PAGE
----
3 Tips for Helping Your Employees Become Truly Engaged in Their Work

June 04, 2021

Filed Under: company culture, Employee Engagement

By Carol Sankar

Photo Credit: Getty Images

Whether you run a brick-and-mortar store or a remote business, employee engagement is undoubtedly one of the most crucial factors for success. In fact, the companies with the strongest engagement are nearly five times as successful as their competitors.

Of course, for many business owners, the question ultimately comes down to ensuring that their employees are actually engaged in their work. Building a fully engaged and committed team may seem difficult, but with the right approach, it is an achievable goal.

1. Clearly define your culture code.

Employee engagement starts with your company's values and mission. These create the culture that defines everything your business does. Things like diversity cannot simply be talking points. They must be lived day in and day out.

When employees see you "walking the walk," so to speak, they will buy in to what you are trying to accomplish. A connection with the values your business espouses will give them greater motivation. In fact, a study from Forrester found that 85 percent of those who share company values are productive -- 13 percent higher than the average.

Your company culture should be clearly defined from the onset so that everyone understands what is expected of them. Your values and mission statement need to be more than just a memo at the bottom of a training packet. They should be communicated to team members on a regular basis so that they remain top of mind. 

When the entire team is mindful of company values and goals, it will be easier for them to work toward this higher purpose.

2. Emphasize strong communication within your team.

Your ability to effectively communicate with employees will go a long way in helping them feel valued, as well as keeping them accountable for their work. This is especially true now, when remote, geographically distanced teams have become the norm rather than a rare exception.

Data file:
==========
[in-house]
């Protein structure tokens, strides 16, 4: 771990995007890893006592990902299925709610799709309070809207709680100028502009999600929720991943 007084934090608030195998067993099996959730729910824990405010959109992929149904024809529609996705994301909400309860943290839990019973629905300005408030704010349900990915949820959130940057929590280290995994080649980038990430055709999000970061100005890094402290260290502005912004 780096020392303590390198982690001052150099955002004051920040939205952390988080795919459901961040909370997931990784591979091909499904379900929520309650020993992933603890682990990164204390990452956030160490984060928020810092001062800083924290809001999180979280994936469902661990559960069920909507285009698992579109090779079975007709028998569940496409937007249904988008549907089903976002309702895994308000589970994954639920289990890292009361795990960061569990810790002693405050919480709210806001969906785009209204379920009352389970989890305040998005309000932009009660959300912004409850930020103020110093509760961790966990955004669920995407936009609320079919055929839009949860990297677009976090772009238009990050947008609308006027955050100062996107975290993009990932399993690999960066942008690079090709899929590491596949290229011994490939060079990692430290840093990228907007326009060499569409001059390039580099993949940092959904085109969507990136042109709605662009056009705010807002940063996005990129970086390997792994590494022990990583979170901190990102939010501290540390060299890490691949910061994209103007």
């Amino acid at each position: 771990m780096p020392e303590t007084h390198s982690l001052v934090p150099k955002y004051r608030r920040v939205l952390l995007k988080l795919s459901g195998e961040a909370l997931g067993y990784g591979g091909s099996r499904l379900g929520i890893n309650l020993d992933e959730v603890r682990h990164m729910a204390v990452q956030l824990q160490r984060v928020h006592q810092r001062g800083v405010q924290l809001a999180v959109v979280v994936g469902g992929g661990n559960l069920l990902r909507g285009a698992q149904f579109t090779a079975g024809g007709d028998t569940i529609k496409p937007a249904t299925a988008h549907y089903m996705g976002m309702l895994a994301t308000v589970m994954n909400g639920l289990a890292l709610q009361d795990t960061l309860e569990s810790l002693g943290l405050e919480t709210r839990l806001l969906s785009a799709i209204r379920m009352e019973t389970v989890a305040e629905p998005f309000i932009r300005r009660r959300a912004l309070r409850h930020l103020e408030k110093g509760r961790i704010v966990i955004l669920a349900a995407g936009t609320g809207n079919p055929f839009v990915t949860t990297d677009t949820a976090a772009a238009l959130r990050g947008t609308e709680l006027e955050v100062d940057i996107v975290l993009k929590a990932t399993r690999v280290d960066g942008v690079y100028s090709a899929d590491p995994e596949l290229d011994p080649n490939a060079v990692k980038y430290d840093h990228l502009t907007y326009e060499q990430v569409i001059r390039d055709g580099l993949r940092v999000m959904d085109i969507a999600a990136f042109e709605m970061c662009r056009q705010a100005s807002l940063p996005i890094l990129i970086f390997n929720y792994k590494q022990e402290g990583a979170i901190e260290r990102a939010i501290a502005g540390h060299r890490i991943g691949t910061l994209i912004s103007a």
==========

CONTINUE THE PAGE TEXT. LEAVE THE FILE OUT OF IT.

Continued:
Leaders must be proactive communicators. This became especially clear during a recent conversation I had with Steve Grau, founder and CEO of Royal Ambulance. Grau's health care transportation company was recently named to Glassdoor's 2021 list of Best Places to Work for small and medium-size companies, in large part because of its highly engaged team.

During our conversation, Grau explained how his company has emphasized the use of digital tools to keep in touch with frontline workers. Face-to-face communication isn't always an option for leaders, especially when they have a remote workforce that is constantly on the move.

However, by integrating digital tools that can be added to an employee's device, it is easier than ever to stay in touch. Consistent outreach from managers helps employees feel like part of a connected team. It can also be used to check in on performance or offer reminders of company culture. This strengthens employee accountability, motivating them to give their best effort.

3. Focus on strengthening the talent pipeline.

Company culture -- and the engagement of your employees as a whole -- lives and dies based on whom you hire. There's a cliche that one bad apple can spoil the bunch, and that's true of your employees as well. 

Studies have found that we have a tendency to focus on the negative. Because of this, a single bad employee can completely undermine the work of 10 great team members. When this happens, productivity falls and your best employees may leave for greener pastures.

A focus on employee engagement and company culture must begin while nurturing your talent pipeline. Some businesses find that screening candidates in realistic job scenarios will give them insight into their personality. Looking beyond technical skills ensures that you hire someone who will be fully engaged in their work, and lift the output of others around them.

Ideally, your talent pipeline should become a source for future leaders of your company. Doing your due diligence during the hiring process will allow you to build a team of people who will fulfill these roles.

When you emphasize your company's culture and create a positive environment where everyone is accountable for their work, employees will take ownership of what they do. They will become actively committed to your cause. When this happens, productivity and retention will go up dramatically, and you will be well on your way to a truly engaged and enthusiastic team.

For the original article, visit: Inc.

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